Background Image Prep
Now the Tree image was opened up in PS after just some minor adjustments in LR. Several items were removed in the image using the Spot Healing Brush. Next the corvette was placed in the image and positioned – used Free Transform (CTRL+T) to fit it in correctly. I decided the image needed to be expanded on the lower level to make the image look balanced so the car layer was deleted. In CC2017 the Crop Tool was used and Content-Aware was checked to fill in the Options Bar. Note that the Content-Aware option only works with the Crop Tool on a single layer. Therefore, either the image must be merged down at this point or crop the image first before adding your objects. I found I still had to do a little clean up after the additional pixels were added.
Adding Objects into Image
The car was again placed in the image – you can either use the Move Tool and drag to the composite image tab, go down to the image, and release; or use the old fashion way which is to select (CTRL+A) and copy (CTRL+C) in the object image, then paste (CTRL+V) in composite image. I use both. The car was Free Transformed (CTRL+T), and a layer mask was added to the car to remove the incorrect shadows in front of the car. Next the picnic table, cooler and blanket were added from PixelSquid (see my How To Use the PixelSquid Add-on in Photoshop blog – it is no longer in beta testing but is a pay to use program.) The shadows for these objects could be manipulated with the downloaded objects.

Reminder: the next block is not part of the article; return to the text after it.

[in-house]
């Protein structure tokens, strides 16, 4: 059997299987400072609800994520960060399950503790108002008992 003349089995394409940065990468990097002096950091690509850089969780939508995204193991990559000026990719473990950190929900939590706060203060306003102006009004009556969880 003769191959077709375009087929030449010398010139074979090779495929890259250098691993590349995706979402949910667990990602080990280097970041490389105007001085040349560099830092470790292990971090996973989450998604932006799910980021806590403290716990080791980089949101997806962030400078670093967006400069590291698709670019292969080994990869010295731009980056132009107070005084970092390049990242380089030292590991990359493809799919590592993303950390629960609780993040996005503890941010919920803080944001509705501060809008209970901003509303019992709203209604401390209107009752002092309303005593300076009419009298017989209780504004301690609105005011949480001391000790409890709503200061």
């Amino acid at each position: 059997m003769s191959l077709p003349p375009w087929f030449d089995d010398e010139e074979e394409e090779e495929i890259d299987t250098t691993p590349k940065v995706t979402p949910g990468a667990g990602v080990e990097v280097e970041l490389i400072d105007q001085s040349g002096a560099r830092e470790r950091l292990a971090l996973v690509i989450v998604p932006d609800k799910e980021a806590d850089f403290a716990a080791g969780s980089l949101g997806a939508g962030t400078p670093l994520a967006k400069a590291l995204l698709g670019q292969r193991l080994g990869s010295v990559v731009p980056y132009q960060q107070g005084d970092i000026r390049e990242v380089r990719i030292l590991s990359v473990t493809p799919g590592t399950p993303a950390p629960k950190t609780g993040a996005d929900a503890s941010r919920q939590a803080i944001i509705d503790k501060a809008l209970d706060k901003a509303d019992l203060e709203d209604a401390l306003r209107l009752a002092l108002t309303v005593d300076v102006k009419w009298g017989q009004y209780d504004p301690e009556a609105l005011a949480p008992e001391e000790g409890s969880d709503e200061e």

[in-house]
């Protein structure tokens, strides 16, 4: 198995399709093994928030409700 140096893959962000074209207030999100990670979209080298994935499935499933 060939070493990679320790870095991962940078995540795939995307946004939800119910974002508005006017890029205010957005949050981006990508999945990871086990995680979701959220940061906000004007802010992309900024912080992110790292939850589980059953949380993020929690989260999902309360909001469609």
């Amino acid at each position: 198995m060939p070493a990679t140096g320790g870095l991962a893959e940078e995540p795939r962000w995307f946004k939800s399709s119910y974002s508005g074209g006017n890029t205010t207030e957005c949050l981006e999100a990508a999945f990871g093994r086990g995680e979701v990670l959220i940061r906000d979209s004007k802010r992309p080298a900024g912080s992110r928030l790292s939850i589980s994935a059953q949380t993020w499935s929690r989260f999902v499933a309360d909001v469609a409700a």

To get the objects to look like they really belonged together, some of the foreground areas had to slightly overlap parts of the blanket, tires, and table legs. So layer masks were used to add this effect in on each object. A very small brush was used to get this effect – try using different brushes in the mask to get a more natural result. The area seen through the windshield of the car had to be slightly blurred , so the Blur Tool, which I almost never use, was selected and just painted in a bit of softening to the windshield. It worked great!